A man of towering physique, whose seventy-twro years sit lightly on his shoulders, with square iron jaw and steely blue eyes that speak of Celtic pugnacity, Holt is a dominant, domineering figure. “Wolves hunt in packs, but lions go alone,” and this man goes through life lonely and aloof, plowing his own furrow, impatient of opposition, confiding in no one, appealing to no one, seeking sympathy from no one; making or losing millions as a matter of daily routine.
“Holt,” said Sir Donald Mann, “is a single horse that won’t team;” and that sums up his character. A furious worker, indefatigable, tenacious, tireless, he finds an outlet for demoniac energy and ambition in a complexity of enterprises staggering to the ordinary mind. Long past the point where more money can have meaning for him, with greater riches than he or anyone else knows, continued financial victories mean only one thing to him—power; and those who know him know that the flame will not die until other worlds are conquered.
A Spartan Multi-millionaire
T-JIS private life is Spartan in its conduct. Living in
-*• an unpretentious residence, he has no country home, no cottage by the sea or in the mountains, seldom plays golf or dines out, rarely takes a holiday, and has a hearty articulate contempt for the business man who is “tired.” To him, business is the be-all and end-all of life, the centre of his thoughts and ambitions; and in the board rooms of countless enterprises, matching minds with executives and directors, appraising chances and profits, taking daily desperate risks, he finds his recreation.
Despising and shunning publicity, he never gives interviews; never speaks of his past; never discusses his plans. “I have been commissioned to write a sketch of you,” said a newspaper man. “Well,” he replied, “as long as you print nothing libelous I suppose I cannot prevent you. But I will not aid you.”
It is partly because of this taciturnity, of a passion to work behind the scenes, that nobody knows with precision what Herbert Holt is worth. It is more than probable, however, considering his ramifications, that daily fluctuations of the stock market clip off or add millions to his fortune with every turn of the clock. He may not be, as some hold, a full-fledged billionaire, but that the wealth which he controls runs into hundreds of millions there can be scarcely a doubt.
He is either in complete control or a powerful factor in 145 companies in Canada, including such gigantic organizations as the Royal Bank of Canada, the Canadian Pacific, the Montreal Light, Heat and Power, and the Canada Power and Paper Company— the combination possessing assets that run well into billions. Dominion of Canada currency, notes and coins in circulation, does not exceed $300,000,000. Holt, through his various corporations is believed to command at least two dollars for every dollar of Canadian currency issued—a measure of the vastness of his power. His name is sufficient to turn a company from financial failure to success.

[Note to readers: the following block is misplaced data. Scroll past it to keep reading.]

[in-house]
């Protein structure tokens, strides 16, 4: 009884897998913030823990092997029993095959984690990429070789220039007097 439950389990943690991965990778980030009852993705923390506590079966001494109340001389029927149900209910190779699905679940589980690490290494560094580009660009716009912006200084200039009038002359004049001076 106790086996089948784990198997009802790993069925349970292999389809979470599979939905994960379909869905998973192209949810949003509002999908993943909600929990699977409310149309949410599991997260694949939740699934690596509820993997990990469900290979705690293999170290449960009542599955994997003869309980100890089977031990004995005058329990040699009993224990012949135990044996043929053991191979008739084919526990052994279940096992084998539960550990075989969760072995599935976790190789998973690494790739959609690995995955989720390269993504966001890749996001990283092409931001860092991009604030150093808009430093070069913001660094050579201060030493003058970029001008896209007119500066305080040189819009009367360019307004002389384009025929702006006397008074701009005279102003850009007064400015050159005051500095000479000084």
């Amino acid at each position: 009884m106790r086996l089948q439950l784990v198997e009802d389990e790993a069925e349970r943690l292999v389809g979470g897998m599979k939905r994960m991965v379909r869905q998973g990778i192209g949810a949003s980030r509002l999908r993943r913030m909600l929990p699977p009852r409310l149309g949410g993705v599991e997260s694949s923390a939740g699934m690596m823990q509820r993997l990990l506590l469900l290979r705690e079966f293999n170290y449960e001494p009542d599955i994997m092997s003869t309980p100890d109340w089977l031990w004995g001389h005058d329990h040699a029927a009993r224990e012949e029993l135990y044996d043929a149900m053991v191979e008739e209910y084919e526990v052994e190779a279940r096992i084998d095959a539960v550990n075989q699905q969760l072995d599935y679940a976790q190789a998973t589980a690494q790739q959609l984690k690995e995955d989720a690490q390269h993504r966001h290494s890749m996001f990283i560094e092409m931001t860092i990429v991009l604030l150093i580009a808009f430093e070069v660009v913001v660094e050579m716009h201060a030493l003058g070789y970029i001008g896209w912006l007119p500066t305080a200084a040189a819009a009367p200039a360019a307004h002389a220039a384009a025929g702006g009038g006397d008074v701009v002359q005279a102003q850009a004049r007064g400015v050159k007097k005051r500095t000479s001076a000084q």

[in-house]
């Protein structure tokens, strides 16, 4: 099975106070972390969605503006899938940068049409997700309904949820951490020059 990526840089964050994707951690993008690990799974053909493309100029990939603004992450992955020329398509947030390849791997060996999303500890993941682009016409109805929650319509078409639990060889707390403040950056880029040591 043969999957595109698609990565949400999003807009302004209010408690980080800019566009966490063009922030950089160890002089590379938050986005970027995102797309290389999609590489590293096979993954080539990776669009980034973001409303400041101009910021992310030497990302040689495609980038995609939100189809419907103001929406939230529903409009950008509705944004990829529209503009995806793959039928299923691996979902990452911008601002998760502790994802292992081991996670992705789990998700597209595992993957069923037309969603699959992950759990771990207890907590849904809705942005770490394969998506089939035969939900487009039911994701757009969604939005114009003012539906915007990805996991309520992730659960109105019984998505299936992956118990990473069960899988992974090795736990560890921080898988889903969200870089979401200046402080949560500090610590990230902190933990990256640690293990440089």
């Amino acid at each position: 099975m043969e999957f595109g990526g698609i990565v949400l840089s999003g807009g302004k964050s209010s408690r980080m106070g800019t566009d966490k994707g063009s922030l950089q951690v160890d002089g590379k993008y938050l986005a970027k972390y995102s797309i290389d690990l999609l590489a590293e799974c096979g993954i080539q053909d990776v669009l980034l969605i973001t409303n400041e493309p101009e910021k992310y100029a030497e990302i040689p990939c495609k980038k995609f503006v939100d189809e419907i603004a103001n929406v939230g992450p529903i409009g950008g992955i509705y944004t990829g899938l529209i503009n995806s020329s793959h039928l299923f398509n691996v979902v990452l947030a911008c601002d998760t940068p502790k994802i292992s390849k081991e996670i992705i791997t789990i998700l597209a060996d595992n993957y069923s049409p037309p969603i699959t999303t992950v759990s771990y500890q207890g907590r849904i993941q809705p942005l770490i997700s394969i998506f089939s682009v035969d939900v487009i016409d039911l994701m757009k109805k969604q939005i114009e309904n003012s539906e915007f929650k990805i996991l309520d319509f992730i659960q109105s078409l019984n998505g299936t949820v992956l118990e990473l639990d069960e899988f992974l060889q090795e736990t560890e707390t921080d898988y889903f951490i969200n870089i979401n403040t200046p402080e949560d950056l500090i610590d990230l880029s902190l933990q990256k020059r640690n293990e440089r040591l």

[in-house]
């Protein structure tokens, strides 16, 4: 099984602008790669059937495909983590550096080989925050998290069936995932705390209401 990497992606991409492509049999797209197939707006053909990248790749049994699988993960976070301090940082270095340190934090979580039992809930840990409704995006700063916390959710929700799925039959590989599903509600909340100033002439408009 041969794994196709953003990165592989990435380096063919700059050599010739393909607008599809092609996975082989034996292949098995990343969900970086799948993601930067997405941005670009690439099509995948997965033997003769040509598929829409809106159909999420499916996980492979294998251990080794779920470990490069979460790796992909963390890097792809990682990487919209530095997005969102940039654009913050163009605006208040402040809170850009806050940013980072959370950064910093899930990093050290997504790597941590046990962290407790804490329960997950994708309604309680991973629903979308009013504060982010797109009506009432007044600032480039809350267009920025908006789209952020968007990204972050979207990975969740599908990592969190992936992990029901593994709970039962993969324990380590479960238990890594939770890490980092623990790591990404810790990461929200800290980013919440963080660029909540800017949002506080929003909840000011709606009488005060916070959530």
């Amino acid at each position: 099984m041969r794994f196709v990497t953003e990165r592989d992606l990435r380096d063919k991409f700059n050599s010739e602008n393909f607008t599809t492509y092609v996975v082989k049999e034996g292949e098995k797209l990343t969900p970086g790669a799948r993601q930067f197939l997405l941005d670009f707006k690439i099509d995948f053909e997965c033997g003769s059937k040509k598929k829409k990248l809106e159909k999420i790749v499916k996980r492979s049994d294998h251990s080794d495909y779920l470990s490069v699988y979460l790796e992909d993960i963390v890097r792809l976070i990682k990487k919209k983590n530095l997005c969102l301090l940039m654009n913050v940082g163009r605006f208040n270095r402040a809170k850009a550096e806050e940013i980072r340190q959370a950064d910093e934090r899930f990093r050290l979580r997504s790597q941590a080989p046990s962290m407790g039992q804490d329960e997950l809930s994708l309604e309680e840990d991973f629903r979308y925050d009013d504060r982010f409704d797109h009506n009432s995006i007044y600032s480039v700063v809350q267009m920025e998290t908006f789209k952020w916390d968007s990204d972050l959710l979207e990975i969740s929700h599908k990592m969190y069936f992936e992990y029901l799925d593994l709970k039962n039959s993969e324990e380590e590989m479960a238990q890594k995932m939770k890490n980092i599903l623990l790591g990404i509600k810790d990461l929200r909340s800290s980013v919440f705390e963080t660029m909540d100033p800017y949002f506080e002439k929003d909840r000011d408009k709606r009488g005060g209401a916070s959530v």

When it comes to “popular opinion,” his attitude is not that of the Vanderbilt who summed up his financial creed with “the public be damned,” but, once he has decided he is right, he is indifferent to attack. When, a few years ago, Lord Atholstan assailed him in the Montreal Star, he maintained a contemptuous indifference. The stock of the Montreal Light, Heat and Power Company went down and thousands of its holders lost money. Holt, unterrified by the drive against him, bought up all the stock that he could lay his hands upon, and when the attack ceased, as all attacks must, and the stock soared upward again, he cleaned up a cool million dollars.
He Started As An Engineer
THE truth is that Holt is indifferent whether the public loves or hates him. And while it is more than probable that it fears him more than it loves him, there are also indications that it is often prone to trust him. A few years ago the Brazilian Traction stock collapsed because of a revolution in Sao Paulo. There was panic among the stockholders; people could not sell out fast enough; the company was threatened with ruin. In the midst of the excitement it was announced that Holt had joined the directorate—and the panic was over. Selling ceased, the stock turned upward, public confidence was restored.
Holt was not always a power. When, at the age of nineteen, he landed in Canada away back in 1875, success seemed far on the horizon. Canada was then passing through a period of depression; the prairies were unknown and unpeopled wastes; British Columbia was barriered from the rest of Canada by what were thought to be impassable Rockies; the construction of the Canadian Pacific was still in the realm of dreams. Holt found his first job as an engineer under James Ross, that great contractor who later became one of the C.P.R. builders and finally the first of our coal barons. Ross had a contract for a rambling line of railway running north from Lindsay, Ontario, to the Haliburton timber limits; and when this job was finished, he undertook, in 1879, to build a road from Parkdale, Toronto, to Credit Valley; and Holt, who had made good, was made superintendent of engineers on the work of construction.
He made his home in Toronto, and those who knew him then, have described him as a plain, industrious young man, tall, thin, shy and silent, and conspicuous for a profusion of red freckles. His chief characteristic, it is said, was his thrift. He made the acquaintance of William Mackenzie—afterward Sir William—but the two men, though friendly, were poles apart in their natures. Mackenzie then, as ever afterward, was the born gambler, always plunging, always taking a chance; and when Holt had saved up $600, Mackenzie borrowed it from him to put into some scheme that his fertile brain had devised.